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Scientific data key to B.C.'s future

"Science is an ongoing process. The more we know, the better our questions and the more we learn." These wise words are from UNBC chemistry professor Todd Whitcombe's weekly column in The Prince George Citizen on Nov. 28, 2018.
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"Science is an ongoing process. The more we know, the better our questions and the more we learn."

These wise words are from UNBC chemistry professor Todd Whitcombe's weekly column in The Prince George Citizen on Nov. 28, 2018.

I would like to add to it: the more we learn, the better the decisions we make. And now is a good time to talk about it. This week, natural resource sector, government, community and First Nation leaders are gathering in Prince George for the annual Natural Resource Forum. Many of the delegates will be new mayors and councillors from around the province following last fall's elections.

For 2019, the forum is focusing on subjects such as innovation and technology, mining excellence and the future of the energy industry in B.C. So much of this is driven by scientific research that it is easy to see just how important science is to a prosperous and sustainable future for B.C.

I am the former mayor of Mackenzie, so you might think it a bit odd that I am bending your ear about this. You might think it even more odd that I have a passion for and dedicate so much of my energy to an organization like Geoscience BC in my role as chair of the board. I am not even a scientist, so why am I so passionate about the need for scientific research? Why is it important to all community leaders?

Natural resource development makes up a huge proportion of the B.C. economy. For example, the Mining Association of British Columbia reports that gross mining revenue in 2017 was $11.7 billion, while the Canadian Association of Petroleum Producers puts oil and gas revenues for the same year at $6.4 billion.

Geoscience BC is a not-for-profit society that generates independent, public geoscience research and data about British Columbia's minerals, energy and water resources. This advances knowledge, informs responsible development, encourages investment and stimulates innovation. It complements work done by government scientists, the B.C. Oil and Gas Commission and academics and is part of a powerful body of information for community leaders wanting to make informed and balanced decisions about natural resource development.

For example, Geoscience BC is funding a front-end engineering and design (FEED) project to verify if it is economically viable to use former oil and gas wells near Fort Nelson to generate geothermal electricity and heat. As with all Geoscience BC research, the data and reports from the project will be available publicly to inform decision-making, including potential financial decisions.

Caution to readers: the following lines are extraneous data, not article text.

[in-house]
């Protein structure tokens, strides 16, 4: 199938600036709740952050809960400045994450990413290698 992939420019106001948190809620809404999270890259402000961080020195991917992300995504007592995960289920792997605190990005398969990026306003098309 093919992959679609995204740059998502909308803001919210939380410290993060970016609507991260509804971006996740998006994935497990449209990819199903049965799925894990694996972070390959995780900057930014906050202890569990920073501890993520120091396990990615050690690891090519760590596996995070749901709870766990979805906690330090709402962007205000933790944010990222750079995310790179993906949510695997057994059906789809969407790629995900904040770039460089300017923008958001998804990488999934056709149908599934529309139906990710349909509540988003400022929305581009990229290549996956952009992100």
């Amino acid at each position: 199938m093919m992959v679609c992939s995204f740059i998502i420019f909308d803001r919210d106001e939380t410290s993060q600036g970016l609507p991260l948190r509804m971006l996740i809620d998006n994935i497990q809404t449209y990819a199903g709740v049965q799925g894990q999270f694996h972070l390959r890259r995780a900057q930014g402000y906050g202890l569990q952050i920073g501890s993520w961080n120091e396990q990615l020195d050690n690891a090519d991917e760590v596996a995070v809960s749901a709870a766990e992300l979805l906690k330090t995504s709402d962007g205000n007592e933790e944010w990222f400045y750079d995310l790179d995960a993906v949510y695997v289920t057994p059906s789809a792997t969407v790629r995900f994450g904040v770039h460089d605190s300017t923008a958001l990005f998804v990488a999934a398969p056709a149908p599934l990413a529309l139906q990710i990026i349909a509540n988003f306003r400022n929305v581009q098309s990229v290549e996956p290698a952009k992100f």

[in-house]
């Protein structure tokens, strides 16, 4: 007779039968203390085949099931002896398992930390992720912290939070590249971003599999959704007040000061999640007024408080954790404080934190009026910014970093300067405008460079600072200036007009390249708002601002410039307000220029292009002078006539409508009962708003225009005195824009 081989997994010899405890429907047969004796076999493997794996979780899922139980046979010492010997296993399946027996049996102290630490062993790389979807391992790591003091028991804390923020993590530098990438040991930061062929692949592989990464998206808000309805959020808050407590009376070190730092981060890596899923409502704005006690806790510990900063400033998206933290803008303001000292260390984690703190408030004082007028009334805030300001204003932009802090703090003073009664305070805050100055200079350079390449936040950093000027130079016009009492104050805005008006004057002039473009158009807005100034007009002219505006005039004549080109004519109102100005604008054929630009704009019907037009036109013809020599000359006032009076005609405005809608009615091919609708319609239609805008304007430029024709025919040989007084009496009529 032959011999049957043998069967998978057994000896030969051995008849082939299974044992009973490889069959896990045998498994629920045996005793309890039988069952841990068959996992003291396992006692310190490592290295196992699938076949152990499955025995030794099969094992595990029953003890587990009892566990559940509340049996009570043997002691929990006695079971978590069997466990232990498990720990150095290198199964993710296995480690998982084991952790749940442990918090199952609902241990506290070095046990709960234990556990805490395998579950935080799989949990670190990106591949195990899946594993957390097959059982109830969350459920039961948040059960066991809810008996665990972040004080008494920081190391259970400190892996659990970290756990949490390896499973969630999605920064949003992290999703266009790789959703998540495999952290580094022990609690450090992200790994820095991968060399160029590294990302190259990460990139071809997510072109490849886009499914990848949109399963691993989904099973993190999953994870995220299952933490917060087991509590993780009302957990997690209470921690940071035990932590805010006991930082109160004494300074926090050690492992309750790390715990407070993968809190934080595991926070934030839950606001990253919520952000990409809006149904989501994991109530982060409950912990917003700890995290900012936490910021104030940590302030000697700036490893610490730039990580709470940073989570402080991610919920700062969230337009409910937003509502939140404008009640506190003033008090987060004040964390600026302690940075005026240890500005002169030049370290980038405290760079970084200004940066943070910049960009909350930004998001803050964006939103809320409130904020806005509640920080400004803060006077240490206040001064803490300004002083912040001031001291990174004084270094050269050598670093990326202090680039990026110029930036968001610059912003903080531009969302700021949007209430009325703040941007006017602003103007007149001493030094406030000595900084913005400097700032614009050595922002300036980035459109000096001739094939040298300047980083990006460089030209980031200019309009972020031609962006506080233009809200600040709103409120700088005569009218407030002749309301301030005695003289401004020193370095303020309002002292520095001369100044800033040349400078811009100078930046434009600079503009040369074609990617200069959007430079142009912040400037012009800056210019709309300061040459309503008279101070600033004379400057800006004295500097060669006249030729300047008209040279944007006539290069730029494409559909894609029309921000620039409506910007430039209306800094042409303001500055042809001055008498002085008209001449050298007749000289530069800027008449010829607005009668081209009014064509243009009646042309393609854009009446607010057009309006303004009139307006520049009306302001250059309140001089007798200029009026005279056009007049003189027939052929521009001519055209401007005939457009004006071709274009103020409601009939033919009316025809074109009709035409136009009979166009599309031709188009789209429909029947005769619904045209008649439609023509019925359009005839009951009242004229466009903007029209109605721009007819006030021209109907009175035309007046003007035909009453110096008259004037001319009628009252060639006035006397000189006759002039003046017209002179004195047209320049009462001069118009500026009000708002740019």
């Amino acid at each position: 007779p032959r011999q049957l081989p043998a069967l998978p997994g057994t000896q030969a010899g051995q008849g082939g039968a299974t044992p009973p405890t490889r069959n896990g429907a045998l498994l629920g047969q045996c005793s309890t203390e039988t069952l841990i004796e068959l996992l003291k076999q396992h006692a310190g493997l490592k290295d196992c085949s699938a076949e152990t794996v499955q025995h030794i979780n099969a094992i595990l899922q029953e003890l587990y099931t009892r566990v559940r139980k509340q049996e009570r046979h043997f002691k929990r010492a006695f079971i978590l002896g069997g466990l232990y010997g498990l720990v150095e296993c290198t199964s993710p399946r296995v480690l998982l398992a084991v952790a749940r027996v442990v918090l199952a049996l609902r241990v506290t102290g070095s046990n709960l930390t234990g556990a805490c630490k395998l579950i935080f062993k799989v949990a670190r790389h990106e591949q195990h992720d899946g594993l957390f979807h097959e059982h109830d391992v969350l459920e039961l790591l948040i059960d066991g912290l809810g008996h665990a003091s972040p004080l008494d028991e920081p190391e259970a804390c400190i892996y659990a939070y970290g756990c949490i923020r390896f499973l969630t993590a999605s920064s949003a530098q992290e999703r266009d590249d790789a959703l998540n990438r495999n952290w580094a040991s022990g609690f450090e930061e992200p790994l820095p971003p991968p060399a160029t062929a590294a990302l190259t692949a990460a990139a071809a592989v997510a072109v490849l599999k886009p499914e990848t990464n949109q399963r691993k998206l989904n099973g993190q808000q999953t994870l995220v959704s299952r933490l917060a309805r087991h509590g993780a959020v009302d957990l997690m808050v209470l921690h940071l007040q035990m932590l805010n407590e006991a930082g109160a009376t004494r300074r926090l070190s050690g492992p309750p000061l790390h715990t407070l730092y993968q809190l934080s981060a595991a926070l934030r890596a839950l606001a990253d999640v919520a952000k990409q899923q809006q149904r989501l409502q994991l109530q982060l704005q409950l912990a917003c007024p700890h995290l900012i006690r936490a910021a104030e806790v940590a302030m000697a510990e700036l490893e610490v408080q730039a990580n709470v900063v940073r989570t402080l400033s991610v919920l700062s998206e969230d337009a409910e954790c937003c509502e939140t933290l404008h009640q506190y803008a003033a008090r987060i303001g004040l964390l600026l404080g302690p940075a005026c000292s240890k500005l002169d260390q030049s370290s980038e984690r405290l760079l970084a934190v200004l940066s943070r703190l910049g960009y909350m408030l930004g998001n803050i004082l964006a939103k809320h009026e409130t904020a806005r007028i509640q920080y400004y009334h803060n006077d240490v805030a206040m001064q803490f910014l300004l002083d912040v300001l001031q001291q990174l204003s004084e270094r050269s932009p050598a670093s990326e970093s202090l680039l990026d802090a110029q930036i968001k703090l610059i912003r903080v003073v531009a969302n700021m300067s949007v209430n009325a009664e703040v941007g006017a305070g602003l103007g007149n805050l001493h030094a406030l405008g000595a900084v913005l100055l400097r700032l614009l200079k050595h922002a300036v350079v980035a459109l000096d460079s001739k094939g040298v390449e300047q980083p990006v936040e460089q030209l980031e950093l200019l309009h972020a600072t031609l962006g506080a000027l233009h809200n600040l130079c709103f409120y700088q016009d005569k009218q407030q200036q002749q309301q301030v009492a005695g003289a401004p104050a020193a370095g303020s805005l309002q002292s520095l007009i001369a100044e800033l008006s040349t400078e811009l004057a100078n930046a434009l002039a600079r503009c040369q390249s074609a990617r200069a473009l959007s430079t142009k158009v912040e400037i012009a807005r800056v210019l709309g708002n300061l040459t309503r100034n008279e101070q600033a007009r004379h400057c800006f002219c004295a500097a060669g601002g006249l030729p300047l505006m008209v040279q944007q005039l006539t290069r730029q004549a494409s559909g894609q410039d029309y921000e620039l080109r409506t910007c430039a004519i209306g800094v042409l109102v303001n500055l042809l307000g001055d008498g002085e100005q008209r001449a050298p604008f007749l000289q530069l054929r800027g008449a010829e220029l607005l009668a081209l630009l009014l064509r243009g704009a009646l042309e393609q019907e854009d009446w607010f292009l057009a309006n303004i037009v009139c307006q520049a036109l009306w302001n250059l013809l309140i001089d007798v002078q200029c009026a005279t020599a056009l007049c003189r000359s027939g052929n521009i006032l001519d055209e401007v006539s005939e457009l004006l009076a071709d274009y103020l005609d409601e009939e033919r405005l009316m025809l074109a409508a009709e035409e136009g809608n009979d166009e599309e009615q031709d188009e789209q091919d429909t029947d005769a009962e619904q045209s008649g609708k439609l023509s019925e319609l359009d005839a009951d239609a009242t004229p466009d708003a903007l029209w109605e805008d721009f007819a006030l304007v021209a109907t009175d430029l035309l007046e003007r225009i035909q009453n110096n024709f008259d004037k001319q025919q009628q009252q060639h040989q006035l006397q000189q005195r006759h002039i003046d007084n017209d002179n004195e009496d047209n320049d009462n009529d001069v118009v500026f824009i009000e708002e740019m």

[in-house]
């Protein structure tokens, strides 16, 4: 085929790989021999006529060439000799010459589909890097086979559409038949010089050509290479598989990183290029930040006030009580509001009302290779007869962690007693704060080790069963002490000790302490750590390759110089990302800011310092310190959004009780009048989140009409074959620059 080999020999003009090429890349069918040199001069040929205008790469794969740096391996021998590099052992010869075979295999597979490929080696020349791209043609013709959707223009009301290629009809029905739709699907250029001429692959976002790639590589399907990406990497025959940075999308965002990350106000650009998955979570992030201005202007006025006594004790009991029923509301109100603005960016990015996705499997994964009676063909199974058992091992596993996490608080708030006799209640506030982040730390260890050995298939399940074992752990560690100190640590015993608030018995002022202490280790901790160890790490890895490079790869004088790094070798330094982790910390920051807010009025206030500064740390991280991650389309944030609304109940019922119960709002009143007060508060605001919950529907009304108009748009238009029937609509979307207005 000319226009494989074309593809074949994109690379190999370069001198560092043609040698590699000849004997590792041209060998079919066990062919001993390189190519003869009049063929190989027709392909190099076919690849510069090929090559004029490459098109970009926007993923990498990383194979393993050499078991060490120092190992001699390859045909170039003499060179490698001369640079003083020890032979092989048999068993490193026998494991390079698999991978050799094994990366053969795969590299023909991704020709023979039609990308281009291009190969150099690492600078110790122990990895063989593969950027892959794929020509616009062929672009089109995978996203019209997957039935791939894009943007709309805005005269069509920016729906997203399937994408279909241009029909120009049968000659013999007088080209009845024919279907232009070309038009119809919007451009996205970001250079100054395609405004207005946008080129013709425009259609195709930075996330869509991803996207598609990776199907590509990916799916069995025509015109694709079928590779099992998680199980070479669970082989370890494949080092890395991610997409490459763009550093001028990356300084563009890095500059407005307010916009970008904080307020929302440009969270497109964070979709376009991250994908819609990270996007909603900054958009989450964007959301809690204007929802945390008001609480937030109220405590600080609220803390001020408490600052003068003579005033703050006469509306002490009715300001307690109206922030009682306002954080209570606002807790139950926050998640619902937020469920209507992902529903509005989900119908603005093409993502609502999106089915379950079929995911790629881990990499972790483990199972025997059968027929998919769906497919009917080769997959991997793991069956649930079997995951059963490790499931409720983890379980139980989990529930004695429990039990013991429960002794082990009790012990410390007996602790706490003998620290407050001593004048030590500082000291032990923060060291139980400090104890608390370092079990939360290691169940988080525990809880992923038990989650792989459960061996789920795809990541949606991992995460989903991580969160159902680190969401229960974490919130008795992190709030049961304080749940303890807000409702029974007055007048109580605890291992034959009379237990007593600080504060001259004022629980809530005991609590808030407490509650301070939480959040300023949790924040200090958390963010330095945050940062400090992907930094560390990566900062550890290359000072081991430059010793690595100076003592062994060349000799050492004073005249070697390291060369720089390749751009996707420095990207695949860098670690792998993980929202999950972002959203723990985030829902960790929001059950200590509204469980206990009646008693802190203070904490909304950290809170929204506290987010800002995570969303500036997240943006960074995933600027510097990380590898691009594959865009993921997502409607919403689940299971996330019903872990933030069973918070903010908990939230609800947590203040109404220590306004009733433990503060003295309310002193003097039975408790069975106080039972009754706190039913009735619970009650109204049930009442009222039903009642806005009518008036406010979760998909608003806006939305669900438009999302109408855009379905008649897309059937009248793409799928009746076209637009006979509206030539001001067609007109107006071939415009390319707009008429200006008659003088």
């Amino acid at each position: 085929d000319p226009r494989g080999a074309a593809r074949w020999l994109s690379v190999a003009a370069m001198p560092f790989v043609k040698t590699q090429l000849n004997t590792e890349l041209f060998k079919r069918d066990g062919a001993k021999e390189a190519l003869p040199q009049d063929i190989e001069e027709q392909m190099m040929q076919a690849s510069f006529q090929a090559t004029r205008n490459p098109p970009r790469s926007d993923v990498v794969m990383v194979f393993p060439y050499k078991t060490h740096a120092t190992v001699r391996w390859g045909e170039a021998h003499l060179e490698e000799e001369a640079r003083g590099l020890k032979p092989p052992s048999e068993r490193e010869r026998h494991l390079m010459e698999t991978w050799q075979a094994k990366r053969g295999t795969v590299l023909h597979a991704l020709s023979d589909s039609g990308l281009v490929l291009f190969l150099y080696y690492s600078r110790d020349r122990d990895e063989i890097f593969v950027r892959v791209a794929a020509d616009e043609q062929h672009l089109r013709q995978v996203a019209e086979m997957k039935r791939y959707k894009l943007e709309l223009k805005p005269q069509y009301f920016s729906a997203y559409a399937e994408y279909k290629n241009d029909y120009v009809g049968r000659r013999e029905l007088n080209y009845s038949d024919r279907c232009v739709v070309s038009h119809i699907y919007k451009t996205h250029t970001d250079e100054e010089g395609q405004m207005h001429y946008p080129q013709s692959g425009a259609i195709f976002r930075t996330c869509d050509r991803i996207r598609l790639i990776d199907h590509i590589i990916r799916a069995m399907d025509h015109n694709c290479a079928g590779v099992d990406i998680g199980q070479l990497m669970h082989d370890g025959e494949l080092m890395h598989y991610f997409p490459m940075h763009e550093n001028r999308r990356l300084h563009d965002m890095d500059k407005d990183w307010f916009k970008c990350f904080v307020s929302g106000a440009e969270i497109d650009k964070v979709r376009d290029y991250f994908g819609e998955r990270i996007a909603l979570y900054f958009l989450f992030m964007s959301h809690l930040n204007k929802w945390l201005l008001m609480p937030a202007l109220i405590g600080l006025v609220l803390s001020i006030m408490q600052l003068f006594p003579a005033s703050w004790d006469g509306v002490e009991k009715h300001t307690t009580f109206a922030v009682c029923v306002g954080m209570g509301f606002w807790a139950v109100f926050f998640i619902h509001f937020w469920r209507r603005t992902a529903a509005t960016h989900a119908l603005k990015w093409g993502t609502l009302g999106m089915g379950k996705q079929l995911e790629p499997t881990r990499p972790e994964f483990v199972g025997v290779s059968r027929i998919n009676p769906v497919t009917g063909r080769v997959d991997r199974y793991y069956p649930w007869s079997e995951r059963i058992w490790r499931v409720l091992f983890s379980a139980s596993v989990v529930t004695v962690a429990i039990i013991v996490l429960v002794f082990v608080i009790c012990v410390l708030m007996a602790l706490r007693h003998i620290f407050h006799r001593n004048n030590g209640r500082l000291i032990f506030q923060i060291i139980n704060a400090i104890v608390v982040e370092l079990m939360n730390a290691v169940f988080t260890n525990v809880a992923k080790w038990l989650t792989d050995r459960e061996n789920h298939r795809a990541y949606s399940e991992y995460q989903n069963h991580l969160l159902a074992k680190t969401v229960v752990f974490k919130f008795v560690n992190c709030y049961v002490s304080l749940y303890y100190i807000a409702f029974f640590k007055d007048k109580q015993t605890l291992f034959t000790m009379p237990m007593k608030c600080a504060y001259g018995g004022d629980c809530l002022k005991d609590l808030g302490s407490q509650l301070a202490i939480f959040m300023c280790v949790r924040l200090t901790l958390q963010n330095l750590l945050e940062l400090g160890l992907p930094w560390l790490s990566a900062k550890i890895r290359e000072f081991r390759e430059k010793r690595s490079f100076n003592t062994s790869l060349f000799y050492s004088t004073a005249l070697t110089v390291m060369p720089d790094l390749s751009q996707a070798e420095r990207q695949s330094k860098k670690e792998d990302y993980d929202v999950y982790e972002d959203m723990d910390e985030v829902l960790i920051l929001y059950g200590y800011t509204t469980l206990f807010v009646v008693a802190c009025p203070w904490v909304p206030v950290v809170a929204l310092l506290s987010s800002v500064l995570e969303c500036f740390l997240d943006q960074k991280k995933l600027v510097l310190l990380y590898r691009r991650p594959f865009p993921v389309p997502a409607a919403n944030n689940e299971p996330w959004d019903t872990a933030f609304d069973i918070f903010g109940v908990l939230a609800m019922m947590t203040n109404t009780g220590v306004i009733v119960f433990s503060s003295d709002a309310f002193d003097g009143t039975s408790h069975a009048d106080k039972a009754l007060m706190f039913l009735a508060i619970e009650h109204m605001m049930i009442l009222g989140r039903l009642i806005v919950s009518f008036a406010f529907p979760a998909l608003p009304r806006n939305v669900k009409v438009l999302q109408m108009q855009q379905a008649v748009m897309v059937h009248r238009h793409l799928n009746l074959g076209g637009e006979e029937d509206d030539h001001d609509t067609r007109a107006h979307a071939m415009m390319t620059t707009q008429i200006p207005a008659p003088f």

Geoscience BC's minerals related research assists more efficient discovery of B.C.'s significant minerals resources. This catalyzes exploration and development opportunities for B.C in a world where global demand for copper, for example, is set to double in coming years to meet demand for high tech items such as electric cars. Community leaders can use Geoscience BC data and research to better understand mineral development potential in their area, and to support more informed decision-making processes.

Much of Geoscience BC's research relating to oil and gas helps to mitigate and manage risks associated with hydraulic fracturing (fracking) for natural gas. For example, near Hudson's Hope an unassuming looking field is home to highly innovative and multi-disciplinary research to understand the effects of a controlled natural gas leak into a confined aquifer. The findings will help to improve water monitoring in areas of natural gas development and to guide remediation work.

Geoscience BC's transparent and collaborative approach has been welcomed by a wide range of people, including many industry, government, community and Indigenous leaders.

I remember well how daunting things can seem as a newly-elected community leader, but also that much of the information needed to make well informed and balanced decisions is often available. I would urge any new mayor or councillor in B.C. to get to know Geoscience BC and its research published since inception in 2005. I will be at the Natural Resources Forum this week with some of the Geoscience BC team to talk about past research and projects getting underway, and to hear about future research needs. After all, the more we learn, the better the decisions we make.

-- Stephanie Killam is the former mayor of Mackenzie and is the chair of the

Geoscience BC board of directors. She is also chair of the Muskwa Kechika

Advisory Board and sits on the boards of the Fraser Basin Council and Northern Health.

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